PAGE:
Ashmakutta, Aśmakuṭṭa, Ashman-kutta: 7 definitions
Ashmakutta means something in Hinduism, Sanskrit. If you want to know the exact meaning, history, etymology or English translation of this term then check out the descriptions on this page. Add your comment or reference to a book if you want to contribute to this summary article.
The Sanskrit term Aśmakuṭṭa can be transliterated into English as Asmakutta or Ashmakutta, using the IAST transliteration scheme (?).
Natyashastra (theatrics and dramaturgy)Source: Wisdom Library: Nāṭya-śāstra
Aśmakuṭṭa (अश्मकुट्ट) is the Sanskrit name of one of Bharata’s sons, mentioned in the Nāṭyaśāstra 1.26-33. After Brahmā created the Nāṭyaveda (nāṭyaśāstra), he ordered Bharata to teach the science to his (one hundred) sons. Bharata thus learned the Nāṭyaveda from Brahmā, and then made his sons study and learn its proper application. After their study, Bharata assigned his sons (eg., Aśmakuṭṭa) various roles suitable to them.
Natyashastra (नाट्यशास्त्र, nāṭyaśāstra) refers to both the ancient Indian tradition (śāstra) of performing arts, (nāṭya, e.g., theatrics, drama, dance, music), as well as the name of a Sanskrit work dealing with these subjects. It also teaches the rules for composing dramatic plays (nataka) and poetic works (kavya).
Languages of India and abroad
Sanskrit dictionarySource: DDSA: The practical Sanskrit-English dictionary
1) breaking anything on stones.
2) broken by a stone.
-ṭṭaḥ, -ṭṭakaḥ a class of devotees; a वानप्रस्थ (vānaprastha) Rām.3.6.2; Y.3.49; Ms.6.17.Source: Cologne Digital Sanskrit Dictionaries: Shabda-Sagara Sanskrit-English Dictionary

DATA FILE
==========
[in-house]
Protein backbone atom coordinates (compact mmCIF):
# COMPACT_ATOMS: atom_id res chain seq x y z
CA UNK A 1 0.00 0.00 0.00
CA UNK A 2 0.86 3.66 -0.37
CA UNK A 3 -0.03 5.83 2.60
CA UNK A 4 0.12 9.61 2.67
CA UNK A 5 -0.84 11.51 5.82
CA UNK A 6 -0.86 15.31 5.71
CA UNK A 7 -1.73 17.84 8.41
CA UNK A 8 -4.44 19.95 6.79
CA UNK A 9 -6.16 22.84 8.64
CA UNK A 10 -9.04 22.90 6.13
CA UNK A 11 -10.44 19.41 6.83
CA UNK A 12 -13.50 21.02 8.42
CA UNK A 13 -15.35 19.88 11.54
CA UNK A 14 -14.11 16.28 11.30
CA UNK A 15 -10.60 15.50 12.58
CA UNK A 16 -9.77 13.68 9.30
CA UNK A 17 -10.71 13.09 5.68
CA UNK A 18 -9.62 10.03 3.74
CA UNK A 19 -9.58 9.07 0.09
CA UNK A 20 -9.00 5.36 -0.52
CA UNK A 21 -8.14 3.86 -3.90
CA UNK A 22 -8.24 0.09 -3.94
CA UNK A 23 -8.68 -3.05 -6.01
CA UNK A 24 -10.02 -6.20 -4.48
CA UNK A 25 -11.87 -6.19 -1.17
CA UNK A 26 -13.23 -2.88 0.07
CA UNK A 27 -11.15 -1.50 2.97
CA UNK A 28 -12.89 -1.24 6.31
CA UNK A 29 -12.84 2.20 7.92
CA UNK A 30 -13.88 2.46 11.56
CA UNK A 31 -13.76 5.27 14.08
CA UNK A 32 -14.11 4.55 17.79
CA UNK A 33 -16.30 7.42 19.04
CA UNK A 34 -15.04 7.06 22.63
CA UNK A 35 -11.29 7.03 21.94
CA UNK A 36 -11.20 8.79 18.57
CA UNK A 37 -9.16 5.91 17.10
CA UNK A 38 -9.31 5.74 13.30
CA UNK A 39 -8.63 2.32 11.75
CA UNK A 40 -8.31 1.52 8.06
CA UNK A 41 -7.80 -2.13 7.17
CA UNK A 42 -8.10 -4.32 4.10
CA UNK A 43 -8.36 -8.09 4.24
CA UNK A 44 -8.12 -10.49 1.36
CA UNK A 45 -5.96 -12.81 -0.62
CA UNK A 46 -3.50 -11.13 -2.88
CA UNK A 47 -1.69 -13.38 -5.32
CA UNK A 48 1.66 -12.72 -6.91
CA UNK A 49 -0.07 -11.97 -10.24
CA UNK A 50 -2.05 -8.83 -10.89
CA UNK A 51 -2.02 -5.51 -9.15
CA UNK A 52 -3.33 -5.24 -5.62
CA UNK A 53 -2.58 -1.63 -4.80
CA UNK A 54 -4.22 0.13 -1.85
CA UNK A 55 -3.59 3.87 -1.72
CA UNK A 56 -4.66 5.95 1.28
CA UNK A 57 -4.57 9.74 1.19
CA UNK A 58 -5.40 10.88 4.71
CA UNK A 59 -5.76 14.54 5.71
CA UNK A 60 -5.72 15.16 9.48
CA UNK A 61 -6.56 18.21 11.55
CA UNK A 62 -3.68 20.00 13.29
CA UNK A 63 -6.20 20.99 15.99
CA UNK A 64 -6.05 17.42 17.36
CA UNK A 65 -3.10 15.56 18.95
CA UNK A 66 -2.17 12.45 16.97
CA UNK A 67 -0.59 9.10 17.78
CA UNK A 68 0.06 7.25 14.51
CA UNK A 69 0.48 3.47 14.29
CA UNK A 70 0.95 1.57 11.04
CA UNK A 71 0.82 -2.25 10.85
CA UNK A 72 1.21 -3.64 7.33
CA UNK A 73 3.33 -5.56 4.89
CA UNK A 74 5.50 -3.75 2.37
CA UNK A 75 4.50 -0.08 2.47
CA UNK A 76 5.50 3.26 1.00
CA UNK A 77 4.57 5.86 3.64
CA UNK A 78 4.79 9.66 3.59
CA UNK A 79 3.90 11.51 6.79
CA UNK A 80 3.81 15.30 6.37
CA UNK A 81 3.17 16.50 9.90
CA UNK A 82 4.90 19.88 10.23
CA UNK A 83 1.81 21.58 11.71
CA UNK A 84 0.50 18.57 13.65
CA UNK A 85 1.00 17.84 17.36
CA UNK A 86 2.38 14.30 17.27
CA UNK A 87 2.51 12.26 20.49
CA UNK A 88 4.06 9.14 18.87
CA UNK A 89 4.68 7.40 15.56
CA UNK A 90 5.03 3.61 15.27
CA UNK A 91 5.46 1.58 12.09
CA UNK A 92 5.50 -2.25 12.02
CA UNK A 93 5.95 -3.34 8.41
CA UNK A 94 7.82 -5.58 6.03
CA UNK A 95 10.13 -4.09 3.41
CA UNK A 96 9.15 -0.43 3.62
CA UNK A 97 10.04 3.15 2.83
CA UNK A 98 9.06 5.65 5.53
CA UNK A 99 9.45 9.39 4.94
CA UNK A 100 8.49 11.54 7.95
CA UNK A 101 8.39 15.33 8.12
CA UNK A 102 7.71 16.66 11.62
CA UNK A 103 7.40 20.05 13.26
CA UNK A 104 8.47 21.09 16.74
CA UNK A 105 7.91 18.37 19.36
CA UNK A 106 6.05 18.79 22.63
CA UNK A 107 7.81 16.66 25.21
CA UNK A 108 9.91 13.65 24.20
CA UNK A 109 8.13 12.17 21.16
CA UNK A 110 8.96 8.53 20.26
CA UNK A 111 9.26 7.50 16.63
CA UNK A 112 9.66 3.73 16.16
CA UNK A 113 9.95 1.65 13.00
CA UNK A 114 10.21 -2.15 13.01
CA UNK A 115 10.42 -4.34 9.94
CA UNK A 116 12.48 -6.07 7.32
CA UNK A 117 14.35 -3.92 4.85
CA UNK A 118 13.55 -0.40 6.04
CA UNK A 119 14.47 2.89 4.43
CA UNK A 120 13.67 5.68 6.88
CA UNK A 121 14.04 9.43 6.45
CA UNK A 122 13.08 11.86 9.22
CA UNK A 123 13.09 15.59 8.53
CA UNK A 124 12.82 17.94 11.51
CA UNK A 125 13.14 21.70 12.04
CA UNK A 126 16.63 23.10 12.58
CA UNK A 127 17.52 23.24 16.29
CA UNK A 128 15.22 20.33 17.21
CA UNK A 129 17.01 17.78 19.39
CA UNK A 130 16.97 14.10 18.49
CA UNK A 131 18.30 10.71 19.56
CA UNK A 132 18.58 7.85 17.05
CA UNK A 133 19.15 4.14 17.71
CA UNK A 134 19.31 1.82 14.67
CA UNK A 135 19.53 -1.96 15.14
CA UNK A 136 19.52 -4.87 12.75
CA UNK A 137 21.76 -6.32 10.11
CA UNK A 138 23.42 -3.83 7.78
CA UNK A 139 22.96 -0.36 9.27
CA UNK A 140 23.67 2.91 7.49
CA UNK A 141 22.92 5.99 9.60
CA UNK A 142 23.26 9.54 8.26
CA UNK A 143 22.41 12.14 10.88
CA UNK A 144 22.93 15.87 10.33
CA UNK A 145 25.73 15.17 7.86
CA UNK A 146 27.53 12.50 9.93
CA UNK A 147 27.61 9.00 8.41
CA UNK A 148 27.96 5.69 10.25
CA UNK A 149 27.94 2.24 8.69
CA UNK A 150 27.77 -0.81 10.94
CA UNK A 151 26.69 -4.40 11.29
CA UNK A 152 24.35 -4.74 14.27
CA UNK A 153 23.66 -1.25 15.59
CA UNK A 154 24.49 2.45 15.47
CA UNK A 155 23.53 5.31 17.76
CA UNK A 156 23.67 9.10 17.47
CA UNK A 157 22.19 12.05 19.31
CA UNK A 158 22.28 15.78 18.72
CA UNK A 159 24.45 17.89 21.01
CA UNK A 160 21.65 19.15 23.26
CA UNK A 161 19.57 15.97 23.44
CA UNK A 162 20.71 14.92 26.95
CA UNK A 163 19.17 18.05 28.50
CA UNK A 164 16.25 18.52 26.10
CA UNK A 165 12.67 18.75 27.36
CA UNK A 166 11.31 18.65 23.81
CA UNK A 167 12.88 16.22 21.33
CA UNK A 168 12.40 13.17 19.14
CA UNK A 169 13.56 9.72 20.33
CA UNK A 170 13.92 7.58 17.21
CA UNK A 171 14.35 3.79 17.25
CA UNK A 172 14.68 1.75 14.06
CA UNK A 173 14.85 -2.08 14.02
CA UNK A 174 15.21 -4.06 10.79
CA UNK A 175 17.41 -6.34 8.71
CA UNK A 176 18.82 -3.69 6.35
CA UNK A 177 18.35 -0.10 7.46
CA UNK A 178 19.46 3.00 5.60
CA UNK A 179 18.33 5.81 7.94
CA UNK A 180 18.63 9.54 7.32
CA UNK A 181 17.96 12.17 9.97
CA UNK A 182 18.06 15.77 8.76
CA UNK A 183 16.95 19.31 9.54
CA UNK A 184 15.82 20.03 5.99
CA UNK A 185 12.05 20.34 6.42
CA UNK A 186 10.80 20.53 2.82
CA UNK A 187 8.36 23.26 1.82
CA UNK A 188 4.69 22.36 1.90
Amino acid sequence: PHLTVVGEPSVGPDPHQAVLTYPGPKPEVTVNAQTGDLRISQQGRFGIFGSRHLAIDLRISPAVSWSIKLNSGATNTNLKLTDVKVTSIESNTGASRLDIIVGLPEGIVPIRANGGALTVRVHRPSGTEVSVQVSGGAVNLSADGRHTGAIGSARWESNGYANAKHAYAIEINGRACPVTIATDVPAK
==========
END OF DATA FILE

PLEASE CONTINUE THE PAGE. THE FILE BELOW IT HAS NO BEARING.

(-ṭṭaḥ-ṭṭā-ṭṭaṃ) Who or what breaks with a stone. 2. Bruised or broken by stones. E. aśma and kuṭṭa what bruises or breaks.Source: Cologne Digital Sanskrit Dictionaries: Cappeller Sanskrit-English Dictionary
Aśmakuṭṭa (अश्मकुट्ट).—[adjective] grinding with a stone.Source: Cologne Digital Sanskrit Dictionaries: Monier-Williams Sanskrit-English Dictionary
Aśmakuṭṭa (अश्मकुट्ट):—[=aśma-kuṭṭa] [from aśma > aśna] mfn. breaking or bruising with a stone (as grain), [Manu-smṛti vi, 17; Rāmāyaṇa]Source: Cologne Digital Sanskrit Dictionaries: Yates Sanskrit-English Dictionary
Aśmakuṭṭa (अश्मकुट्ट):—[aśma-kuṭṭa] (ṭṭaḥ-ṭṭā-ṭṭaṃ) a. Stone broken.
[Sanskrit to German] (Deutsch Wörterbuch)Source: Cologne Digital Sanskrit Dictionaries: Sanskrit-Wörterbuch in kürzerer Fassung
Aśmakuṭṭa (अश्मकुट्ट):—und ka Adj. mit einem Stein zermalmend (Körner).
Sanskrit, also spelled संस्कृतम् (saṃskṛtam), is an ancient language of India commonly seen as the grandmother of the Indo-European language family (even English!). Closely allied with Prakrit and Pali, Sanskrit is more exhaustive in both grammar and terms and has the most extensive collection of literature in the world, greatly surpassing its sister-languages Greek and Latin.
See also (Relevant definitions)
Starts with: Ashmakuttaka.
Search found 5 books and stories containing Ashmakutta, Aśmakuṭṭa, Asmakutta, Ashman-kutta, Aśman-kuṭṭa, Asman-kutta, Ashma-kutta, Aśma-kuṭṭa, Asma-kutta; (plurals include: Ashmakuttas, Aśmakuṭṭas, Asmakuttas, kuttas, kuṭṭas). You can also click to the full overview containing English textual excerpts. Below are direct links for the most relevant articles:
The Natyashastra (by Bharata-muni)
Part 5 - Literature on the Ancient Indian Drama < [Introduction, part 1]
The Skanda Purana (by G. V. Tagare)
Chapter 11 - Siddheśvara (siddha-īśvara-liṅga) < [Section 2 - Caturaśīti-liṅga-māhātmya]
Chapter 206 - Importance of Bālamaṇḍana < [Section 1 - Tīrtha-māhātmya]
Harivamsha Purana (by Manmatha Nath Dutt)
Chapter 45 - The Fight between the Gods and Demons < [Book 1 - Harivamsa Parva]
The Brahmanda Purana (by G.V. Tagare)
Chapter 27 - Śiva cursed by Dāruvana sages: their repentance and prayer < [Section 2 - Anuṣaṅga-pāda]
The Padma Purana (by N.A. Deshpande)